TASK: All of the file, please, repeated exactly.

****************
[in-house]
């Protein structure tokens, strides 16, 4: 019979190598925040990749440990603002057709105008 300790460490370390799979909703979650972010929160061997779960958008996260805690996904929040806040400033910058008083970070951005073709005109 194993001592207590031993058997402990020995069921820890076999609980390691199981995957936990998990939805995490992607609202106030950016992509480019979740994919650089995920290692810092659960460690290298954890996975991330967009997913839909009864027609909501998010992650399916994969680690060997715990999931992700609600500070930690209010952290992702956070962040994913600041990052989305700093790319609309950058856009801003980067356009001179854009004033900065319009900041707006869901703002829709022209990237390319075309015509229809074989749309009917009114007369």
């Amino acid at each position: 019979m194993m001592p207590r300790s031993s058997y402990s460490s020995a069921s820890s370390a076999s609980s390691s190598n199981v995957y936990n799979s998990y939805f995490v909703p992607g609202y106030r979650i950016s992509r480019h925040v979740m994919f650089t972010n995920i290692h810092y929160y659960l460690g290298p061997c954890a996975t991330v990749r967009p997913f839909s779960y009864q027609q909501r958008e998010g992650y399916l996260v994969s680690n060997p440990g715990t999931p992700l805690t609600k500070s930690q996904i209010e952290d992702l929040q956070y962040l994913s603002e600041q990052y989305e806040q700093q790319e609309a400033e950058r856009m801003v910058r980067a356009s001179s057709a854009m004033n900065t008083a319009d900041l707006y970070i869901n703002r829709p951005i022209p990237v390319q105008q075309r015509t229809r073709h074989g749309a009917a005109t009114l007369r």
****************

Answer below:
[in-house]
């Protein structure tokens, strides 16, 4: 019979190598925040990749440990603002057709105008 300790460490370390799979909703979650972010929160061997779960958008996260805690996904929040806040400033910058008083970070951005073709005109 194993001592207590031993058997402990020995069921820890076999609980390691199981995957936990998990939805995490992607609202106030950016992509480019979740994919650089995920290692810092659960460690290298954890996975991330967009997913839909009864027609909501998010992650399916994969680690060997715990999931992700609600500070930690209010952290992702956070962040994913600041990052989305700093790319609309950058856009801003980067356009001179854009004033900065319009900041707006869901703002829709022209990237390319075309015509229809074989749309009917009114007369």
């Amino acid at each position: 019979m194993m001592p207590r300790s031993s058997y402990s460490s020995a069921s820890s370390a076999s609980s390691s190598n199981v995957y936990n799979s998990y939805f995490v909703p992607g609202y106030r979650i950016s992509r480019h925040v979740m994919f650089t972010n995920i290692h810092y929160y659960l460690g290298p061997c954890a996975t991330v990749r967009p997913f839909s779960y009864q027609q909501r958008e998010g992650y399916l996260v994969s680690n060997p440990g715990t999931p992700l805690t609600k500070s930690q996904i209010e952290d992702l929040q956070y962040l994913s603002e600041q990052y989305e806040q700093q790319e609309a400033e950058r856009m801003v910058r980067a356009s001179s057709a854009m004033n900065t008083a319009d900041l707006y970070i869901n703002r829709p951005i022209p990237v390319q105008q075309r015509t229809r073709h074989g749309a009917a005109t009114l007369r």